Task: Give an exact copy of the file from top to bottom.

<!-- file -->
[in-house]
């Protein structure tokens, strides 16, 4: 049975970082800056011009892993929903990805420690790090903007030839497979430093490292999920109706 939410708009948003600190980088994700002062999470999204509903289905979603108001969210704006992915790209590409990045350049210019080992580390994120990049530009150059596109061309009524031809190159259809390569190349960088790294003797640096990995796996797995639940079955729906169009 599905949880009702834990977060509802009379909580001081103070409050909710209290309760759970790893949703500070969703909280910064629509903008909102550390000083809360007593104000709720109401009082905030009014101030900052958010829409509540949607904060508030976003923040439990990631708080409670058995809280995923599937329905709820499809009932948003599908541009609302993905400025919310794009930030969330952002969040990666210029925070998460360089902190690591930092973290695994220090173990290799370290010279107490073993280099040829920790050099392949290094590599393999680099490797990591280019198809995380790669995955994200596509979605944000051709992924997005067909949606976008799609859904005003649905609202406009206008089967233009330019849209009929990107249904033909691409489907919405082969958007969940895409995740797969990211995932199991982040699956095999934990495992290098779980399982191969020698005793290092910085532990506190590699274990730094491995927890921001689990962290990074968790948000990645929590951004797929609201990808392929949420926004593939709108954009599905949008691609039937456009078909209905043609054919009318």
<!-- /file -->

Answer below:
[in-house]
């Protein structure tokens, strides 16, 4: 049975970082800056011009892993929903990805420690790090903007030839497979430093490292999920109706 939410708009948003600190980088994700002062999470999204509903289905979603108001969210704006992915790209590409990045350049210019080992580390994120990049530009150059596109061309009524031809190159259809390569190349960088790294003797640096990995796996797995639940079955729906169009 599905949880009702834990977060509802009379909580001081103070409050909710209290309760759970790893949703500070969703909280910064629509903008909102550390000083809360007593104000709720109401009082905030009014101030900052958010829409509540949607904060508030976003923040439990990631708080409670058995809280995923599937329905709820499809009932948003599908541009609302993905400025919310794009930030969330952002969040990666210029925070998460360089902190690591930092973290695994220090173990290799370290010279107490073993280099040829920790050099392949290094590599393999680099490797990591280019198809995380790669995955994200596509979605944000051709992924997005067909949606976008799609859904005003649905609202406009206008089967233009330019849209009929990107249904033909691409489907919405082969958007969940895409995740797969990211995932199991982040699956095999934990495992290098779980399982191969020698005793290092910085532990506190590699274990730094491995927890921001689990962290990074968790948000990645929590951004797929609201990808392929949420926004593939709108954009599905949008691609039937456009078909209905043609054919009318």